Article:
The Promise NS4300N is supplied without hard drives. Online, this NAS housing can be ordered for a price of around $420. When compared to other NAS units with a similar range of functions, this price should be considered comparable.
The NS4300N has four drive bays--the build your own device (BYOD) concept means that users can fit the NAS housing with the storage capacity that meets their specific requirements. The current maximum is 6 TB, made up of four 1.5 TB drives available from Seagate.
The construction of the NS4300N is good, although the unit does leave room for the opposite impression when unpacked for the first time. The entire housing is made up of a light, thin plastic, which is not very reassuring at first glance. If you compare it to other NAS units, like the QNAP TS-409 Pro, for example, you immediately ask the obvious question: why would Promise want to give the NS4300N a plastic housing ?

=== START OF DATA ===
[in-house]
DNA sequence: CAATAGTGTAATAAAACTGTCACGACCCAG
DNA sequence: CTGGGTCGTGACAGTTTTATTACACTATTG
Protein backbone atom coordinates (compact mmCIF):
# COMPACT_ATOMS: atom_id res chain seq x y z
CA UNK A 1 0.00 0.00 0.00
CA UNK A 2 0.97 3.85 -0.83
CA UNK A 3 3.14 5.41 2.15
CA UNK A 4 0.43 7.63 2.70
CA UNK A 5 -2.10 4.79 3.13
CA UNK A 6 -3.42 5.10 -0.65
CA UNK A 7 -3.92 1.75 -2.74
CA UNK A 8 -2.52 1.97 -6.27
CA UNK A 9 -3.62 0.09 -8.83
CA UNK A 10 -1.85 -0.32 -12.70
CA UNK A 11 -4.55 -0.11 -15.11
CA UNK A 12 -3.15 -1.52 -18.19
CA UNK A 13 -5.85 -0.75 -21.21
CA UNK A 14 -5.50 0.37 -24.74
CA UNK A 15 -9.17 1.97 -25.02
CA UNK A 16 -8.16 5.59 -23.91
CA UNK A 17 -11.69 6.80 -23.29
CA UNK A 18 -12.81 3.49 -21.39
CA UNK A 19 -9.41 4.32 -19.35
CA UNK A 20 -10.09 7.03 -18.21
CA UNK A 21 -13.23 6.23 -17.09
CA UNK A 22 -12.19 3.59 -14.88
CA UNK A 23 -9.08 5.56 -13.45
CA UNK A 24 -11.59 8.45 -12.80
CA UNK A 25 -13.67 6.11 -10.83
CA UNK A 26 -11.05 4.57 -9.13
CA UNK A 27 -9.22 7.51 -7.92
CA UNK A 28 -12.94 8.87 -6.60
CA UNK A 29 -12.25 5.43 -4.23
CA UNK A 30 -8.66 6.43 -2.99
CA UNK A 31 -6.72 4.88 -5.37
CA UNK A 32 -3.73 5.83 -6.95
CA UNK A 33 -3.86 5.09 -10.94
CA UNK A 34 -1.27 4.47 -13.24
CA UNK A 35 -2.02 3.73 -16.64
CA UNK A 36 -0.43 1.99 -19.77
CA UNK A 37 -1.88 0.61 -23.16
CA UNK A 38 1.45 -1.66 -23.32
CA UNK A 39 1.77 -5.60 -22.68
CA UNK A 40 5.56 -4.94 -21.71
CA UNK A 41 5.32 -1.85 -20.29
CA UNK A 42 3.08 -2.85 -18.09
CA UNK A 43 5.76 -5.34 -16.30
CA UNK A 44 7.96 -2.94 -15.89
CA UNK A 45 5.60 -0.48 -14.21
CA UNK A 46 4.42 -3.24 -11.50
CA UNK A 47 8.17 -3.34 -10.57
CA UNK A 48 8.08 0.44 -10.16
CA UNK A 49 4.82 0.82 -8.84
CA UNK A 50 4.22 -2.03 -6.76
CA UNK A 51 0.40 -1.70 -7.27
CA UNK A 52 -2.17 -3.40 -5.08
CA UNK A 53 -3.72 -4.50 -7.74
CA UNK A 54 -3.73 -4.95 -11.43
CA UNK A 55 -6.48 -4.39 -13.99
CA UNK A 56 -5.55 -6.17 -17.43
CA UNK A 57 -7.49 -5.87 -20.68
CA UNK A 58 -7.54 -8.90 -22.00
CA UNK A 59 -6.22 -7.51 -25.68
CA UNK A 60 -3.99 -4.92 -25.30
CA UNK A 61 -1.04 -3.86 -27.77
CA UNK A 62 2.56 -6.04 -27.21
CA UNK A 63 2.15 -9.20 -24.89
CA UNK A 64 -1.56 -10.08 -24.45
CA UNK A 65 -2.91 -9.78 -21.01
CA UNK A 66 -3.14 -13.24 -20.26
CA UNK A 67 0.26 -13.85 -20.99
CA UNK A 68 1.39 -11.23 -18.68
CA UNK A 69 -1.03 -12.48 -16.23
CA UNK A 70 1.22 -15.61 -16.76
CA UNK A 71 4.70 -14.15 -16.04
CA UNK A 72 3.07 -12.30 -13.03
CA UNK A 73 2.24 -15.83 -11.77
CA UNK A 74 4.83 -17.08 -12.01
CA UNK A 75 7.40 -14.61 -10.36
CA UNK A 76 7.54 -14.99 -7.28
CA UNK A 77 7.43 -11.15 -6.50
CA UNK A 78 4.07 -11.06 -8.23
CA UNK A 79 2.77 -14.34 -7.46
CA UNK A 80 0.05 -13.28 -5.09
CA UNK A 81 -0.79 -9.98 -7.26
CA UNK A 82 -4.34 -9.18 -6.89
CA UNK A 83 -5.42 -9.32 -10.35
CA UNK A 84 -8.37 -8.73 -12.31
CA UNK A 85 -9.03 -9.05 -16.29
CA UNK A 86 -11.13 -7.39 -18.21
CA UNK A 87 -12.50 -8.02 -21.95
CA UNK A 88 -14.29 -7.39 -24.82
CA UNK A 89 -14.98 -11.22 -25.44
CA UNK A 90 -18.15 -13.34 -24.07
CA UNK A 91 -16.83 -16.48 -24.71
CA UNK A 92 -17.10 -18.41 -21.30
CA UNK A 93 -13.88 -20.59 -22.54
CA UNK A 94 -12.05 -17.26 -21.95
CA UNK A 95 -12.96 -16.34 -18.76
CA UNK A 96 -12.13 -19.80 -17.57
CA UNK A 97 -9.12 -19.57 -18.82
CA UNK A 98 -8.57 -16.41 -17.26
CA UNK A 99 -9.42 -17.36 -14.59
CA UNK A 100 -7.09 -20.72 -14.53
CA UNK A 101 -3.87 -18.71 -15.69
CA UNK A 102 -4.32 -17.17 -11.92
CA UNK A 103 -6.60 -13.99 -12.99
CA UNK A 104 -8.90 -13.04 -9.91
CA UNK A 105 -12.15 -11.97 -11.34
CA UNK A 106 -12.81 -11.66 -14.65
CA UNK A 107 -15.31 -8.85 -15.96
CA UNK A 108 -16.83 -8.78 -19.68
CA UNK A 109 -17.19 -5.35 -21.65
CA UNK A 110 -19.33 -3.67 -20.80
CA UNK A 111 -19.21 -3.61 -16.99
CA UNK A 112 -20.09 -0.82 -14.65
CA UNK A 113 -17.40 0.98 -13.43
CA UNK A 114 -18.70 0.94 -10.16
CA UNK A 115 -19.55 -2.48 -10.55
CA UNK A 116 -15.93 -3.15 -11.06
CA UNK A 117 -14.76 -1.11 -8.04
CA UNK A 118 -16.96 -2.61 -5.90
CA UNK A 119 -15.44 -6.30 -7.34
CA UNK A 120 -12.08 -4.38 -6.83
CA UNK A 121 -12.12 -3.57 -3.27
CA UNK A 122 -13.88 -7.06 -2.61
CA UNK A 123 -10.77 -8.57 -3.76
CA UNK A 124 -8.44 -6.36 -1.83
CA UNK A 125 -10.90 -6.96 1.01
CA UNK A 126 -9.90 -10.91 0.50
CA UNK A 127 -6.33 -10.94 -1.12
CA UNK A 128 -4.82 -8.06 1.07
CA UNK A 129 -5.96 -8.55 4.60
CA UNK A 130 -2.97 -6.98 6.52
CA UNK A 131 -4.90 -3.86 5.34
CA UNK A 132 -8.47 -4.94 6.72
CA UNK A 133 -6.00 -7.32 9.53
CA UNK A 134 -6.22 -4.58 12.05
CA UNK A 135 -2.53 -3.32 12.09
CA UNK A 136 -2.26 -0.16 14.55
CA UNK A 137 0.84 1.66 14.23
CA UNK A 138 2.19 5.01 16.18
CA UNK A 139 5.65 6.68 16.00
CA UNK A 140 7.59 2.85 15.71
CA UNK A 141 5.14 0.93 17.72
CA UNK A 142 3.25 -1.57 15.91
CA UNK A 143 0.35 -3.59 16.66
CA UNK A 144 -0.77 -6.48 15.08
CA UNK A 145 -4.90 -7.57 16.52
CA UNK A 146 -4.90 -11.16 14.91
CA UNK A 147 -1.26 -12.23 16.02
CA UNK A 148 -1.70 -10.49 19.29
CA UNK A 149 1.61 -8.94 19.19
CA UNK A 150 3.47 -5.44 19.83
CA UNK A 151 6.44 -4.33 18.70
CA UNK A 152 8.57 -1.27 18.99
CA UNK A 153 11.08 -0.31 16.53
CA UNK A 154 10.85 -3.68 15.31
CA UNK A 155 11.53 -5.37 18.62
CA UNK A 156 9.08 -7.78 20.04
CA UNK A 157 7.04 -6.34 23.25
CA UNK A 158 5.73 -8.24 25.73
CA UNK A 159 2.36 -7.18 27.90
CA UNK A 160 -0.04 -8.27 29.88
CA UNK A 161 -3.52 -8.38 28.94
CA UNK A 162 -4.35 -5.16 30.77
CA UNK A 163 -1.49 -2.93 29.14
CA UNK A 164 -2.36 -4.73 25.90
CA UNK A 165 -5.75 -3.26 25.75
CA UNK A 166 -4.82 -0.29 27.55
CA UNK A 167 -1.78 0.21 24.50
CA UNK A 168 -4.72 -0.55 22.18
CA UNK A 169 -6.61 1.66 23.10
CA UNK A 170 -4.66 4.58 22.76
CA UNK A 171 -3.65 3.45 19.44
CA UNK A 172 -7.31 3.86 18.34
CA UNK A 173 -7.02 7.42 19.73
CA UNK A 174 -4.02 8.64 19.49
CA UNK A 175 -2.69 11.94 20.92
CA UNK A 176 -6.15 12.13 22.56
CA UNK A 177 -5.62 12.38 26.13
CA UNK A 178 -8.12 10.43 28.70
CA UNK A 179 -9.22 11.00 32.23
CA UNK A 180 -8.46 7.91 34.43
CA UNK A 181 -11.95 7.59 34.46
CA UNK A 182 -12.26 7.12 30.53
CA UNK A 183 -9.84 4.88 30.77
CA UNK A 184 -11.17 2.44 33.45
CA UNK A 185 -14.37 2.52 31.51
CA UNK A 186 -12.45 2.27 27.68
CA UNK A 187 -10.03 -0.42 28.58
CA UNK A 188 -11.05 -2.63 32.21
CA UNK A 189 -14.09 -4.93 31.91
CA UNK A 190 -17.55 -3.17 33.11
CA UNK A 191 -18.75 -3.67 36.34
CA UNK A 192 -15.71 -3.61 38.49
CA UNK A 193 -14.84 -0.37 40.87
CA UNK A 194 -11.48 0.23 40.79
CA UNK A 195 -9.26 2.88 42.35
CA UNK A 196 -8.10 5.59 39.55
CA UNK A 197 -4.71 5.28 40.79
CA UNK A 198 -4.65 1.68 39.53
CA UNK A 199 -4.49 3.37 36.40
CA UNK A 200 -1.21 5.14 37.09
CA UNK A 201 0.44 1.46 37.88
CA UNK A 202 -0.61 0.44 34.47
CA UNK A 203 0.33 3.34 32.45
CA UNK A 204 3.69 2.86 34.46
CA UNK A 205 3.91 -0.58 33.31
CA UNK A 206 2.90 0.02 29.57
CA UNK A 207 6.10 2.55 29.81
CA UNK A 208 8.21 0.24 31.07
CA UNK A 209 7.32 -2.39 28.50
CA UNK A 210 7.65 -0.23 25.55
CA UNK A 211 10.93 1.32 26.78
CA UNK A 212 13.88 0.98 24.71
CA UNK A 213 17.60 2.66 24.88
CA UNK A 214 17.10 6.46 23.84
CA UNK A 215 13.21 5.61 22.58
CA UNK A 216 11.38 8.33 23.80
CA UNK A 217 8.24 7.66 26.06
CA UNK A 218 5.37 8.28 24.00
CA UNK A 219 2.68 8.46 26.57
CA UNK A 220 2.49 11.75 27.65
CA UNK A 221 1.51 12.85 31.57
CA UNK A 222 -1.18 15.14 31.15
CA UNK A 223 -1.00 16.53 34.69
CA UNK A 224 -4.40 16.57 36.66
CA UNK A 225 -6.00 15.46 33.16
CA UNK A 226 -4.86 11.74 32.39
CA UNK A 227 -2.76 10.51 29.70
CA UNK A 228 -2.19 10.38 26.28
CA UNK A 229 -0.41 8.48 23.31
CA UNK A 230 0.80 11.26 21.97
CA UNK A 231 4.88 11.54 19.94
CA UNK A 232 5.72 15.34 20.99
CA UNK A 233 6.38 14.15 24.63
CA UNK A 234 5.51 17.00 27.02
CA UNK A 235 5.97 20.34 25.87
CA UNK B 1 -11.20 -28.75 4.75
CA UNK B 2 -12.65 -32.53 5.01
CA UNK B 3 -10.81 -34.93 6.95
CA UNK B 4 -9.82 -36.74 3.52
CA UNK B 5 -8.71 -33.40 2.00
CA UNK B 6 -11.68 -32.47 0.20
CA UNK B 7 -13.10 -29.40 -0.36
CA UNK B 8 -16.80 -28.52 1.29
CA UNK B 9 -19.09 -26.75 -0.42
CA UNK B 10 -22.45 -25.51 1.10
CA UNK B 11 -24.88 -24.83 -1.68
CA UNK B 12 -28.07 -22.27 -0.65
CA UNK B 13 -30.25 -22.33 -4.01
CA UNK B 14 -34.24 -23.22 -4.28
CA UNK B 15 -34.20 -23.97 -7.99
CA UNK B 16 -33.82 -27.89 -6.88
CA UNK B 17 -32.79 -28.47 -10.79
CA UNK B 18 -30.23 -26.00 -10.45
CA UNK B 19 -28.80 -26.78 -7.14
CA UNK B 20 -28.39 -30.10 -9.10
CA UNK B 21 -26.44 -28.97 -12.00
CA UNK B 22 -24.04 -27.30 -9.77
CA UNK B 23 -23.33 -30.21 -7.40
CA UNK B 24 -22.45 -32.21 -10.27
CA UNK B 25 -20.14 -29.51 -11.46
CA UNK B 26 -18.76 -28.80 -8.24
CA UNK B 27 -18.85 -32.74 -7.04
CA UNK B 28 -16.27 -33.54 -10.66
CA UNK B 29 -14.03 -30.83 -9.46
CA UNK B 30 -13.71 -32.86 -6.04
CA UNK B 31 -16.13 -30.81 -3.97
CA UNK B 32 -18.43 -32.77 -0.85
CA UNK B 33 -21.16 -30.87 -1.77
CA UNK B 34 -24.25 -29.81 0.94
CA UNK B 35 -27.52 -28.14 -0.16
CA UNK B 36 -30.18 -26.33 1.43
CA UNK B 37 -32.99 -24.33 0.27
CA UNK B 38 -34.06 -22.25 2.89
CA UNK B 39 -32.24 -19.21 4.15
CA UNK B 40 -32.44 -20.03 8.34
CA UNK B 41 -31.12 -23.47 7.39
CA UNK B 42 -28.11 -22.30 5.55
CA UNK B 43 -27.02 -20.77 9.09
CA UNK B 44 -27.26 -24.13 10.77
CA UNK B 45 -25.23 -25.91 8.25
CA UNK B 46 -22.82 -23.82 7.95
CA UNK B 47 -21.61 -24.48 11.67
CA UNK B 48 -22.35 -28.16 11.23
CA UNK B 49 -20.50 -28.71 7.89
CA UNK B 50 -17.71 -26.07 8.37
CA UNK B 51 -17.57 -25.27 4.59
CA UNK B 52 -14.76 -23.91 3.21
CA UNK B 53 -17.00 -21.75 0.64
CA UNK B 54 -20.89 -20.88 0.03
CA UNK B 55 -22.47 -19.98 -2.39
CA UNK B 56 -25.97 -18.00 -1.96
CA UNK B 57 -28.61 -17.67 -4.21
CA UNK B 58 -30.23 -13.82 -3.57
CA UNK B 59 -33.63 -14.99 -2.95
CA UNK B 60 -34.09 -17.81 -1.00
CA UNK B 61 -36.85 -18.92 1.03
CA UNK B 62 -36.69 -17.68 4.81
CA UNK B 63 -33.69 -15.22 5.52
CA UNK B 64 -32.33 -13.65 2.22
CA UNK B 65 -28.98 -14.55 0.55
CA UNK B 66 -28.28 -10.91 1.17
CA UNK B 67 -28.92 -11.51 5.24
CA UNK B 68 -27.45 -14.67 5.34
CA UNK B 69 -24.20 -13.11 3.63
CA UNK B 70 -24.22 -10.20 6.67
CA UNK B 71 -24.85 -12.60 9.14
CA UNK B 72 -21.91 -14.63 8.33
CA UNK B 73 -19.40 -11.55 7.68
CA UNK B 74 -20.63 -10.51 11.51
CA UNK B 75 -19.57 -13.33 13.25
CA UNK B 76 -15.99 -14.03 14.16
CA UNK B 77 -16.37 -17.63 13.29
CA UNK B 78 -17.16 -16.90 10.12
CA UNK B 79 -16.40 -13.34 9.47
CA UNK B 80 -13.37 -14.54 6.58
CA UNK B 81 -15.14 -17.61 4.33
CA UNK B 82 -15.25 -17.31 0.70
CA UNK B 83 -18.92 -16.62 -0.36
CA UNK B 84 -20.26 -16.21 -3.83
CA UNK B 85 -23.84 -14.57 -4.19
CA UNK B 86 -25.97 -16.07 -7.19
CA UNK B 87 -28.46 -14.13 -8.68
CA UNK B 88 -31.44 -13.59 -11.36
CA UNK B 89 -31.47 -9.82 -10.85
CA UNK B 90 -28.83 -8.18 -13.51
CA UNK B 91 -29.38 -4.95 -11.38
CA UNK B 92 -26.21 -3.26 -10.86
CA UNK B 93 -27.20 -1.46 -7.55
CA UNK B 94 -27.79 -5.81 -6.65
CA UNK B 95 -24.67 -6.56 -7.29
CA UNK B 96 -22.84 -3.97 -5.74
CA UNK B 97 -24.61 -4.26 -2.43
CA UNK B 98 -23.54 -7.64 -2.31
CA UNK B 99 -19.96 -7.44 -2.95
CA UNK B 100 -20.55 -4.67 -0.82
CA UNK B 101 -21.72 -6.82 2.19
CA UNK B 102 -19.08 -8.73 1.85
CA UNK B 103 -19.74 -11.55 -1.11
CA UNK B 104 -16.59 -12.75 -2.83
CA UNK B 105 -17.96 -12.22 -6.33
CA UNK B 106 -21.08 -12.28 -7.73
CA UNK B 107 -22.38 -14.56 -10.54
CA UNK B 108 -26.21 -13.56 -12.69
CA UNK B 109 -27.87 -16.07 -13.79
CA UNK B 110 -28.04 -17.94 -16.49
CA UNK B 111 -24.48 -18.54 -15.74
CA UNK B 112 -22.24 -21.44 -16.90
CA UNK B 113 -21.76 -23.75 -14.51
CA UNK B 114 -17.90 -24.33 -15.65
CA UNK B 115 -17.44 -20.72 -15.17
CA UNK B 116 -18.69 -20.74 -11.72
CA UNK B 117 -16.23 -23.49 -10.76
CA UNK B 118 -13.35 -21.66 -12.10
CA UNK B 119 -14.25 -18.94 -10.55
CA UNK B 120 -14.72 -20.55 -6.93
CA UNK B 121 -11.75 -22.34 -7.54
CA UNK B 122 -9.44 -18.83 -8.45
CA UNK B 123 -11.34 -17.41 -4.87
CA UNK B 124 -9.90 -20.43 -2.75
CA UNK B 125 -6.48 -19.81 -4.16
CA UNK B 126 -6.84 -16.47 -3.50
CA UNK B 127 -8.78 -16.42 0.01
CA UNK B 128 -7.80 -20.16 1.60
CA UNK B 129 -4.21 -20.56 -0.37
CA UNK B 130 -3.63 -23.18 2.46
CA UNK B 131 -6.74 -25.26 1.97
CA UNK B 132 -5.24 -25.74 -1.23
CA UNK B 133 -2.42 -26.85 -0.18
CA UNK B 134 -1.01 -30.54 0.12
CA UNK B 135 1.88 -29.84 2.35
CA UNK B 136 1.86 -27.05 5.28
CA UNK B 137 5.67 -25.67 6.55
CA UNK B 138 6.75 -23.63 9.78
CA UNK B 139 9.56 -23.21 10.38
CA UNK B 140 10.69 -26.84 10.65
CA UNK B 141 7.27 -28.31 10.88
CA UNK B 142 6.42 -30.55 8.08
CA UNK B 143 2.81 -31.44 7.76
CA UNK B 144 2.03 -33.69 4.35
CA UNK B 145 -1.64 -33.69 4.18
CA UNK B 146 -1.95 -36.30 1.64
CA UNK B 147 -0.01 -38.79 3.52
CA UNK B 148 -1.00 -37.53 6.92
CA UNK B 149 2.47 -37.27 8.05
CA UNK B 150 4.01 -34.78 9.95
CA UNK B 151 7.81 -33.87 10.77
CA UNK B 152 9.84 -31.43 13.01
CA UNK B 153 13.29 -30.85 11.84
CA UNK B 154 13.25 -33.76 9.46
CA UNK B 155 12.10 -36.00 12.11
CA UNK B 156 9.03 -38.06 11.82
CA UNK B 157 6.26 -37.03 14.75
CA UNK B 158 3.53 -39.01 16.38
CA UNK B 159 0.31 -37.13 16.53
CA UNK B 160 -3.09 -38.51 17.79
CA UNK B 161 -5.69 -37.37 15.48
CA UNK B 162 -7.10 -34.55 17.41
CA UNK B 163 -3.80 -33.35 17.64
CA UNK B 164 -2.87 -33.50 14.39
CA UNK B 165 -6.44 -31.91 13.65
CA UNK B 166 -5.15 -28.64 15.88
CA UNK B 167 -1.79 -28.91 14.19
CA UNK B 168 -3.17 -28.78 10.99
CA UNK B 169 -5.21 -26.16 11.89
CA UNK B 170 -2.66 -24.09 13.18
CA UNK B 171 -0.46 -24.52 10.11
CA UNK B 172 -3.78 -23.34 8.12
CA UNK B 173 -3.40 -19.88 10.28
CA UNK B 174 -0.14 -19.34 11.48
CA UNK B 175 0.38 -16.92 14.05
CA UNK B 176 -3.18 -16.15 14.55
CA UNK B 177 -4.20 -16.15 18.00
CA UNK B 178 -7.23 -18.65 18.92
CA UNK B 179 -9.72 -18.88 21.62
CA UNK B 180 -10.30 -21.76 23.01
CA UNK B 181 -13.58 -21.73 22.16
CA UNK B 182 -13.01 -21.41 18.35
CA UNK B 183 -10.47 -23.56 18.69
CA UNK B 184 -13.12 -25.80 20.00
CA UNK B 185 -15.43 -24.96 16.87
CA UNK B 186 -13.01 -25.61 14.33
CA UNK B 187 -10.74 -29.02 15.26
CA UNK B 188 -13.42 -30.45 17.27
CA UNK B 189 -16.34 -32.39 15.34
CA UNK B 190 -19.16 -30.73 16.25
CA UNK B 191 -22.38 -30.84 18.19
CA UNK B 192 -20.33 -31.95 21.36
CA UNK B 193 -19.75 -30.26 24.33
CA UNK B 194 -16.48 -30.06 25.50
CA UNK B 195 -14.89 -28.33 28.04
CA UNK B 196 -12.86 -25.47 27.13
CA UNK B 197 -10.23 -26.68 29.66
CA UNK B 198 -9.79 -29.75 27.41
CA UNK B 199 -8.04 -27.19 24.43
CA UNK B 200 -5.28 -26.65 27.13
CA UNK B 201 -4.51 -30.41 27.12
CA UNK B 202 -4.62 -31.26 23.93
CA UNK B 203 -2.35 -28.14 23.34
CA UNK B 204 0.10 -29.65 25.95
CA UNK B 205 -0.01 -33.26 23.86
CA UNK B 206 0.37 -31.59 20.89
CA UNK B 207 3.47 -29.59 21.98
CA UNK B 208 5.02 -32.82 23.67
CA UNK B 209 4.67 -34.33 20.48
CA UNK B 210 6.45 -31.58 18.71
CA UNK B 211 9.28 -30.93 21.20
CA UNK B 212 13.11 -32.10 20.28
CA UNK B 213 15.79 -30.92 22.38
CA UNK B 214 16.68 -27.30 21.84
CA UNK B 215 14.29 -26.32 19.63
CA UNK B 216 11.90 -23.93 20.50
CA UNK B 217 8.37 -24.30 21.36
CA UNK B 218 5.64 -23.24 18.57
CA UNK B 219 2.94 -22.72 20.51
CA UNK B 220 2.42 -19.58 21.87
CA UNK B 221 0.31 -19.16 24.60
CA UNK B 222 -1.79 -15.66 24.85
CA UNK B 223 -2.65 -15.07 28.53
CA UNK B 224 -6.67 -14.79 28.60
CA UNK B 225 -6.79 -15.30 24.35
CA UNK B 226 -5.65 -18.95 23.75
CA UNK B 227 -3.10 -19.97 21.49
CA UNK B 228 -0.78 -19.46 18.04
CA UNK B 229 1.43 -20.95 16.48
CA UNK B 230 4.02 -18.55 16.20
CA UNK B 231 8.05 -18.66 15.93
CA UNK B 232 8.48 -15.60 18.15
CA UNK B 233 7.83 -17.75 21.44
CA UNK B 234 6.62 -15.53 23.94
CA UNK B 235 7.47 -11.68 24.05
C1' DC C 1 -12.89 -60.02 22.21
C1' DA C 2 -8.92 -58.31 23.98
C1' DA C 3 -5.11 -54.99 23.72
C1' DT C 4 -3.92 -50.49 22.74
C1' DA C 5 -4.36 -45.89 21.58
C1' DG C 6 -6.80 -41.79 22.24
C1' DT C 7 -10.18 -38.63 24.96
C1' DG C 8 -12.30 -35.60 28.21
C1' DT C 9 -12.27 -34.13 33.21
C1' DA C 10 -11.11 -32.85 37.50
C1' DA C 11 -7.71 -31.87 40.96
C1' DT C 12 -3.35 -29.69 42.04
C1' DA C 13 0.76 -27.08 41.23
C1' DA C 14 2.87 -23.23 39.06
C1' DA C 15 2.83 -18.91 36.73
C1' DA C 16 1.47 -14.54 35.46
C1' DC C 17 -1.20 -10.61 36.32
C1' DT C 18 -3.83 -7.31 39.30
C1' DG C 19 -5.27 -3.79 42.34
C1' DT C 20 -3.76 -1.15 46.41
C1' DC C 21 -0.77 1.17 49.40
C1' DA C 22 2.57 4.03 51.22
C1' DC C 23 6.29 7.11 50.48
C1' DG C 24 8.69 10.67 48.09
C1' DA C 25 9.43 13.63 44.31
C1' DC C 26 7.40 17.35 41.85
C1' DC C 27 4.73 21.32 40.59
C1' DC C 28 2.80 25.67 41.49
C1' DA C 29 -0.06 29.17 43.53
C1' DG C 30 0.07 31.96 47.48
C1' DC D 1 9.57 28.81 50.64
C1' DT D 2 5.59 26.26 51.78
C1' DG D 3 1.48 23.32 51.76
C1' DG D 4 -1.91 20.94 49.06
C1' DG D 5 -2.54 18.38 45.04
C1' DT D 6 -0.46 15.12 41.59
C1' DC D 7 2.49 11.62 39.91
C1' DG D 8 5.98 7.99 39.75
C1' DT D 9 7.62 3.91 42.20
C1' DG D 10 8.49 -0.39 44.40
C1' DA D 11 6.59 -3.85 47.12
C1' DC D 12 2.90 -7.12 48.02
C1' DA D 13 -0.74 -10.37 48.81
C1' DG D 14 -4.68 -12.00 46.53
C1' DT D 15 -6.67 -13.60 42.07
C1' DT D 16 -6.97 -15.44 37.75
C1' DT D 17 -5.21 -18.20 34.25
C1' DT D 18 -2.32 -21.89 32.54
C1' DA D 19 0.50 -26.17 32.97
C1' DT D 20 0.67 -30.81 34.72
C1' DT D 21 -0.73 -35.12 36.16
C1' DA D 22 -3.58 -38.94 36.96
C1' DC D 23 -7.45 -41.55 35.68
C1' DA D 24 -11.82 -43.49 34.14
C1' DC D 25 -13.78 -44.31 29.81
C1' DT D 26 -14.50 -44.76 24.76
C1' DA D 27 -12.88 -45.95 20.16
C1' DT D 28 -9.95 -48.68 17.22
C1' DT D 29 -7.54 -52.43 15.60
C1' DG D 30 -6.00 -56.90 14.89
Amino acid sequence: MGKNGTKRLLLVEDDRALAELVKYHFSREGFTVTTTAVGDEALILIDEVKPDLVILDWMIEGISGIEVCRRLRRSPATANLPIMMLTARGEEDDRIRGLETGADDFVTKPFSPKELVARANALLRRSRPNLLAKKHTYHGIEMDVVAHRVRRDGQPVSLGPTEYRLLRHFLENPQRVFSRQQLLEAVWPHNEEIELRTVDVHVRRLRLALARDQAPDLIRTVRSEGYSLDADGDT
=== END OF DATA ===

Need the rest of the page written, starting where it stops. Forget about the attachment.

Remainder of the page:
If you look a little closer, you will see that the plastic housing is more stable and more accurately constructed than it first appears. The front flap used to cover the drive slots is fixed with a hinge to the left-hand side of the housing, and moves easily. If you are expecting creaks and squeaks, you will be pleasantly surprised.
The same goes for the drive holders, which are also made of plastic. Fears that these might break due to frequent use are unfounded. Inside the unit itself, a metal cage ensures that the drives are seated securely.
Promise includes the drive holders with associated screws, a network cable with rubber connector, an RJ-45 network cable, manual, and software CD.
Click an image to see more pictures of the NS4300N.